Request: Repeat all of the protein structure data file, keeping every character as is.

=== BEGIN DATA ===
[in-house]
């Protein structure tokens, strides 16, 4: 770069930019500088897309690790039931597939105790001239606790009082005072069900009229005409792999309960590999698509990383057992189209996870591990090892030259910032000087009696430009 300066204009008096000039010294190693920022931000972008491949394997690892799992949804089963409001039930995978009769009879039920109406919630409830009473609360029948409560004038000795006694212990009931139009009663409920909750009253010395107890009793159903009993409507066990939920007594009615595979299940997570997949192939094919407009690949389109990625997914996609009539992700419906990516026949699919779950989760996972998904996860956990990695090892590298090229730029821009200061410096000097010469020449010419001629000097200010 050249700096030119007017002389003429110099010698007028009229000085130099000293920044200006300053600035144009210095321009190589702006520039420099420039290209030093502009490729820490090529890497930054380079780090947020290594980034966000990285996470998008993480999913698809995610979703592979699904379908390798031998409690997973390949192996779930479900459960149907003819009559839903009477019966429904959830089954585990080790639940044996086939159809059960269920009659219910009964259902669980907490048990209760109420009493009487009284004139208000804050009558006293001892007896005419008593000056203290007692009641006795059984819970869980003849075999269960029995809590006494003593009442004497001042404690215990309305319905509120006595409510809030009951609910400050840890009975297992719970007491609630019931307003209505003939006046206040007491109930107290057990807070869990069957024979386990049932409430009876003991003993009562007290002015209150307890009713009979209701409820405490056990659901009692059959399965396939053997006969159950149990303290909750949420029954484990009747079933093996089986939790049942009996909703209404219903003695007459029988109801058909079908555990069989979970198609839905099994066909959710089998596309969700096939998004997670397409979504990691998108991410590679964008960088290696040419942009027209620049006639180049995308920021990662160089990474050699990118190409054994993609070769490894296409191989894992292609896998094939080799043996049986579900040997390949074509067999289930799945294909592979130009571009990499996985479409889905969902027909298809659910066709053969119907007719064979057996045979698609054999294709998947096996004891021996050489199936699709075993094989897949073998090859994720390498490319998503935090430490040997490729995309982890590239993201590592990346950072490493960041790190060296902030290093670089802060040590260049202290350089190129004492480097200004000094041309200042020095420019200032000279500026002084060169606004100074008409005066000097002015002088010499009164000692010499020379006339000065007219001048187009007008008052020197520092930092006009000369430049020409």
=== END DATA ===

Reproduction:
[in-house]
């Protein structure tokens, strides 16, 4: 770069930019500088897309690790039931597939105790001239606790009082005072069900009229005409792999309960590999698509990383057992189209996870591990090892030259910032000087009696430009 300066204009008096000039010294190693920022931000972008491949394997690892799992949804089963409001039930995978009769009879039920109406919630409830009473609360029948409560004038000795006694212990009931139009009663409920909750009253010395107890009793159903009993409507066990939920007594009615595979299940997570997949192939094919407009690949389109990625997914996609009539992700419906990516026949699919779950989760996972998904996860956990990695090892590298090229730029821009200061410096000097010469020449010419001629000097200010 050249700096030119007017002389003429110099010698007028009229000085130099000293920044200006300053600035144009210095321009190589702006520039420099420039290209030093502009490729820490090529890497930054380079780090947020290594980034966000990285996470998008993480999913698809995610979703592979699904379908390798031998409690997973390949192996779930479900459960149907003819009559839903009477019966429904959830089954585990080790639940044996086939159809059960269920009659219910009964259902669980907490048990209760109420009493009487009284004139208000804050009558006293001892007896005419008593000056203290007692009641006795059984819970869980003849075999269960029995809590006494003593009442004497001042404690215990309305319905509120006595409510809030009951609910400050840890009975297992719970007491609630019931307003209505003939006046206040007491109930107290057990807070869990069957024979386990049932409430009876003991003993009562007290002015209150307890009713009979209701409820405490056990659901009692059959399965396939053997006969159950149990303290909750949420029954484990009747079933093996089986939790049942009996909703209404219903003695007459029988109801058909079908555990069989979970198609839905099994066909959710089998596309969700096939998004997670397409979504990691998108991410590679964008960088290696040419942009027209620049006639180049995308920021990662160089990474050699990118190409054994993609070769490894296409191989894992292609896998094939080799043996049986579900040997390949074509067999289930799945294909592979130009571009990499996985479409889905969902027909298809659910066709053969119907007719064979057996045979698609054999294709998947096996004891021996050489199936699709075993094989897949073998090859994720390498490319998503935090430490040997490729995309982890590239993201590592990346950072490493960041790190060296902030290093670089802060040590260049202290350089190129004492480097200004000094041309200042020095420019200032000279500026002084060169606004100074008409005066000097002015002088010499009164000692010499020379006339000065007219001048187009007008008052020197520092930092006009000369430049020409």